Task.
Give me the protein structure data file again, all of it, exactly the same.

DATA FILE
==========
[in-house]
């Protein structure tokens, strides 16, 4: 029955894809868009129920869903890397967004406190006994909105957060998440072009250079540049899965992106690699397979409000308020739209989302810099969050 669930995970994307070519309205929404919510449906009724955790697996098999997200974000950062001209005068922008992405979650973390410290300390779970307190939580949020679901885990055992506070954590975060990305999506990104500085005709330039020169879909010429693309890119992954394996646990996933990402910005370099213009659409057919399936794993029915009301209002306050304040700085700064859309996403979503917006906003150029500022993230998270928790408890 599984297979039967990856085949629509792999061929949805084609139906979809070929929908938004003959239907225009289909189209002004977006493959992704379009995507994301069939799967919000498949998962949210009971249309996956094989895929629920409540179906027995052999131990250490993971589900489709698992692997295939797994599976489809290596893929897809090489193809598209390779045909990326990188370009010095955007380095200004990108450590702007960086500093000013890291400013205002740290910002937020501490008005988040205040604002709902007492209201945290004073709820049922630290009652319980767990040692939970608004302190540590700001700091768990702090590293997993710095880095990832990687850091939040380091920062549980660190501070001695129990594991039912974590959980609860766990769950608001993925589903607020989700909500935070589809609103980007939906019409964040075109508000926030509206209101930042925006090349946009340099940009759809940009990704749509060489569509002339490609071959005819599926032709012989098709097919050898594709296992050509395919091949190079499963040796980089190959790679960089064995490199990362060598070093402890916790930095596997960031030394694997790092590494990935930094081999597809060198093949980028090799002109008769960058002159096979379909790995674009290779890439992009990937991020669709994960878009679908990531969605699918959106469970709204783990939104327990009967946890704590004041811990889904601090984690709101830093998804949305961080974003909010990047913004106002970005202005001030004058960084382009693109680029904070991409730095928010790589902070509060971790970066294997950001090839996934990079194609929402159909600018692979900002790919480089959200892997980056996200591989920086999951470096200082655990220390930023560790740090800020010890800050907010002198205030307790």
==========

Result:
[in-house]
């Protein structure tokens, strides 16, 4: 029955894809868009129920869903890397967004406190006994909105957060998440072009250079540049899965992106690699397979409000308020739209989302810099969050 669930995970994307070519309205929404919510449906009724955790697996098999997200974000950062001209005068922008992405979650973390410290300390779970307190939580949020679901885990055992506070954590975060990305999506990104500085005709330039020169879909010429693309890119992954394996646990996933990402910005370099213009659409057919399936794993029915009301209002306050304040700085700064859309996403979503917006906003150029500022993230998270928790408890 599984297979039967990856085949629509792999061929949805084609139906979809070929929908938004003959239907225009289909189209002004977006493959992704379009995507994301069939799967919000498949998962949210009971249309996956094989895929629920409540179906027995052999131990250490993971589900489709698992692997295939797994599976489809290596893929897809090489193809598209390779045909990326990188370009010095955007380095200004990108450590702007960086500093000013890291400013205002740290910002937020501490008005988040205040604002709902007492209201945290004073709820049922630290009652319980767990040692939970608004302190540590700001700091768990702090590293997993710095880095990832990687850091939040380091920062549980660190501070001695129990594991039912974590959980609860766990769950608001993925589903607020989700909500935070589809609103980007939906019409964040075109508000926030509206209101930042925006090349946009340099940009759809940009990704749509060489569509002339490609071959005819599926032709012989098709097919050898594709296992050509395919091949190079499963040796980089190959790679960089064995490199990362060598070093402890916790930095596997960031030394694997790092590494990935930094081999597809060198093949980028090799002109008769960058002159096979379909790995674009290779890439992009990937991020669709994960878009679908990531969605699918959106469970709204783990939104327990009967946890704590004041811990889904601090984690709101830093998804949305961080974003909010990047913004106002970005202005001030004058960084382009693109680029904070991409730095928010790589902070509060971790970066294997950001090839996934990079194609929402159909600018692979900002790919480089959200892997980056996200591989920086999951470096200082655990220390930023560790740090800020010890800050907010002198205030307790």